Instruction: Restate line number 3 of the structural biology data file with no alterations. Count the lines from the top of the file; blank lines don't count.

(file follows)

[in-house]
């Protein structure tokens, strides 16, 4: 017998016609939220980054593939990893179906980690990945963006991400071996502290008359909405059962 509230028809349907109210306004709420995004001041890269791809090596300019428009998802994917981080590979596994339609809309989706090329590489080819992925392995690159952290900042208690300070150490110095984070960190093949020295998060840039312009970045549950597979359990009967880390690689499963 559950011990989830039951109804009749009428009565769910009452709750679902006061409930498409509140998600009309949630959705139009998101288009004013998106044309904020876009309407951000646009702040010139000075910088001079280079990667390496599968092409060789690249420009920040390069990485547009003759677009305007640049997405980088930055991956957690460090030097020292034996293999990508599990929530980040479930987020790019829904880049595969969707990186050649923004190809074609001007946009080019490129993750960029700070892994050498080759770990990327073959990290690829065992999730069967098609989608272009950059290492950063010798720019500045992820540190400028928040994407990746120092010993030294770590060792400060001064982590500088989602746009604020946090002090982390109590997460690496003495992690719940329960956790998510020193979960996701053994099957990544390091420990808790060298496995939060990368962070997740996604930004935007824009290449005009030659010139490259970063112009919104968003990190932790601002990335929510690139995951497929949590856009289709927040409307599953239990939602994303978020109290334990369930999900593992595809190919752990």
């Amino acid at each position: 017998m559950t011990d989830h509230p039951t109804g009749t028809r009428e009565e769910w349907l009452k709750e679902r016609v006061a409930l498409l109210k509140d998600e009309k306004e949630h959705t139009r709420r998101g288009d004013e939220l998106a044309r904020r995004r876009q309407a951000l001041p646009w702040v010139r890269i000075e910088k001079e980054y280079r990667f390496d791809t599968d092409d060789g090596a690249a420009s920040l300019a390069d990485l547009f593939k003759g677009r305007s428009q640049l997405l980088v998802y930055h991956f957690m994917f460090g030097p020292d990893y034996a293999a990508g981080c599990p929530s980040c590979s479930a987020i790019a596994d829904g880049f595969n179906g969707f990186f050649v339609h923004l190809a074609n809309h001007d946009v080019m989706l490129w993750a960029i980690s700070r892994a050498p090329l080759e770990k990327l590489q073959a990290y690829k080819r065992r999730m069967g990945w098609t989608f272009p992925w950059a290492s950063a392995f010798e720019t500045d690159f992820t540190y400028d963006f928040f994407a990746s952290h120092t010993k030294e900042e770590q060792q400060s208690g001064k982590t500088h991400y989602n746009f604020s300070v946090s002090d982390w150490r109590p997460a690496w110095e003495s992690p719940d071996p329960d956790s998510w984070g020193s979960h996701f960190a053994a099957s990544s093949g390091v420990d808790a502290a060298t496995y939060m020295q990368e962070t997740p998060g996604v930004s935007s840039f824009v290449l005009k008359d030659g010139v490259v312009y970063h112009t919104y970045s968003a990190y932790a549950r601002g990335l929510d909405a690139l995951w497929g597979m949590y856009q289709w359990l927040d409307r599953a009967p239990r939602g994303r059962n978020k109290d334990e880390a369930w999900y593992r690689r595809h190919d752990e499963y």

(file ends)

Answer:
């Amino acid at each position: 017998m559950t011990d989830h509230p039951t109804g009749t028809r009428e009565e769910w349907l009452k709750e679902r016609v006061a409930l498409l109210k509140d998600e009309k306004e949630h959705t139009r709420r998101g288009d004013e939220l998106a044309r904020r995004r876009q309407a951000l001041p646009w702040v010139r890269i000075e910088k001079e980054y280079r990667f390496d791809t599968d092409d060789g090596a690249a420009s920040l300019a390069d990485l547009f593939k003759g677009r305007s428009q640049l997405l980088v998802y930055h991956f957690m994917f460090g030097p020292d990893y034996a293999a990508g981080c599990p929530s980040c590979s479930a987020i790019a596994d829904g880049f595969n179906g969707f990186f050649v339609h923004l190809a074609n809309h001007d946009v080019m989706l490129w993750a960029i980690s700070r892994a050498p090329l080759e770990k990327l590489q073959a990290y690829k080819r065992r999730m069967g990945w098609t989608f272009p992925w950059a290492s950063a392995f010798e720019t500045d690159f992820t540190y400028d963006f928040f994407a990746s952290h120092t010993k030294e900042e770590q060792q400060s208690g001064k982590t500088h991400y989602n746009f604020s300070v946090s002090d982390w150490r109590p997460a690496w110095e003495s992690p719940d071996p329960d956790s998510w984070g020193s979960h996701f960190a053994a099957s990544s093949g390091v420990d808790a502290a060298t496995y939060m020295q990368e962070t997740p998060g996604v930004s935007s840039f824009v290449l005009k008359d030659g010139v490259v312009y970063h112009t919104y970045s968003a990190y932790a549950r601002g990335l929510d909405a690139l995951w497929g597979m949590y856009q289709w359990l927040d409307r599953a009967p239990r939602g994303r059962n978020k109290d334990e880390a369930w999900y593992r690689r595809h190919d752990e499963y």